Hmm. I wonder if it wouldn't be better to go in to work. Be extra nice to the lady -- 'Swounds man, that can't hurt much, can it? Say as much as you honorably can. Can you get so far as "Congratulations" or "Big day, eh"?

Of course, you will have to talk to her. Why? Because in most of the US, ignoring someone's birthday can be seen as a snub -- especially if the office is doing card, party, etc. Just tell her that the custom of your family is that birthdays are not celebrated, but you are all about wishing her well in general.

You know this is going to come up again with the other folks in the office, yes? Just smile and get through it, one co-worker at a time.


How can you not believe in birthdays? People clearly are born. This has always been true of people, and will likely be true for some time into the future. Birthdays are literally a fact of existence.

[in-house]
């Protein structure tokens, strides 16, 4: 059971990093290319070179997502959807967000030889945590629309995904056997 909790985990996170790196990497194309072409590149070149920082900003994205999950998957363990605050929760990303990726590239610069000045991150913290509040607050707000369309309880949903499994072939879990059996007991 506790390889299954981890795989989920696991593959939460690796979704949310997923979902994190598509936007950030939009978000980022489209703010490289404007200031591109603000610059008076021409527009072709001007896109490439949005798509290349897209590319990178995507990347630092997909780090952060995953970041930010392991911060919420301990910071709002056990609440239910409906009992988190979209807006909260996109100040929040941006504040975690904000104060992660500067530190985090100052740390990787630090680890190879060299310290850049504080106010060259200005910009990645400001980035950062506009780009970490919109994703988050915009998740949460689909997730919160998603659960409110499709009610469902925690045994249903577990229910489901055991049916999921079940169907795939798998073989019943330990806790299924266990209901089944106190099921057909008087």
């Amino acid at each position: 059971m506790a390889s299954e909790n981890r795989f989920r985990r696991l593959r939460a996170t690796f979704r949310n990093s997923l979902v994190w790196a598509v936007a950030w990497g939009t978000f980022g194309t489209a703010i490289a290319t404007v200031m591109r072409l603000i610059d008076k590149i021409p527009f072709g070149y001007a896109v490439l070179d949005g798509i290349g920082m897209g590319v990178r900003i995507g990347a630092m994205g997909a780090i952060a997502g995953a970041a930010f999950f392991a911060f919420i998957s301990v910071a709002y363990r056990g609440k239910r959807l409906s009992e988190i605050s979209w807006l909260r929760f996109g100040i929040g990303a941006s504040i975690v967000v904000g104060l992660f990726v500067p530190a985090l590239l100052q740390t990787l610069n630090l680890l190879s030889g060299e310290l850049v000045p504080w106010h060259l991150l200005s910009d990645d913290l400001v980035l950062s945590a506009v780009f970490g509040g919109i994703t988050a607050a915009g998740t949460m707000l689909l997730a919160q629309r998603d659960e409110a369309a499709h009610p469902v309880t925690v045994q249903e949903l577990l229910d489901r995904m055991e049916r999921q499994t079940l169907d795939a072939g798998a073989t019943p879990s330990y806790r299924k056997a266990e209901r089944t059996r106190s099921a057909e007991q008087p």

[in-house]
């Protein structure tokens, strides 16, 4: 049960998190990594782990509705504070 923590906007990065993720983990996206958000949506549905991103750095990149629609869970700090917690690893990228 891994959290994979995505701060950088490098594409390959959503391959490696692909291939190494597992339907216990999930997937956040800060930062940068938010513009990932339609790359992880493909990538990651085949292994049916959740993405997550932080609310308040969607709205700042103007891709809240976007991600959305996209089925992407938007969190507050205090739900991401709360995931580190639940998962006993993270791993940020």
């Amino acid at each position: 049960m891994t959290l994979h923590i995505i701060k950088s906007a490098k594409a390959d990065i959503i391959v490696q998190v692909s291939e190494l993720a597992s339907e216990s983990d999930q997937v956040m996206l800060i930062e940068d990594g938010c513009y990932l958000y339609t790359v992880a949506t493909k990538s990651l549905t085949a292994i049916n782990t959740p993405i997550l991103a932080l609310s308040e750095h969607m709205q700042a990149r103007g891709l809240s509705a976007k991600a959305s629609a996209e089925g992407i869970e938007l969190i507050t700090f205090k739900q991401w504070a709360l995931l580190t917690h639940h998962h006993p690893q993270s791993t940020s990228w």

If you don't believe in celebrating birthdays, I suppose that is another matter. I personally feel that is unfortunate, but I won't begrudge you whatever your belief is, as long as it doesn't proactively harm other people.

However; try to consider what you're really saying, here. The fundamental thing that we're talking about is whether to wish this woman happiness on a day that happens to be her birthday. It clearly, objectively, is her birthday, since it is the same calendar date as the day she was born. The earth is in the same position relative to the sun. It's the anniversary of her birth. This is simple objective, irrefutable fact. Do you wish her to be unhappy on this day? If she happens to enjoy some happiness on her birthday, are you going to resent her for it?

If you aren't opposed to people being happy, why not just say the words?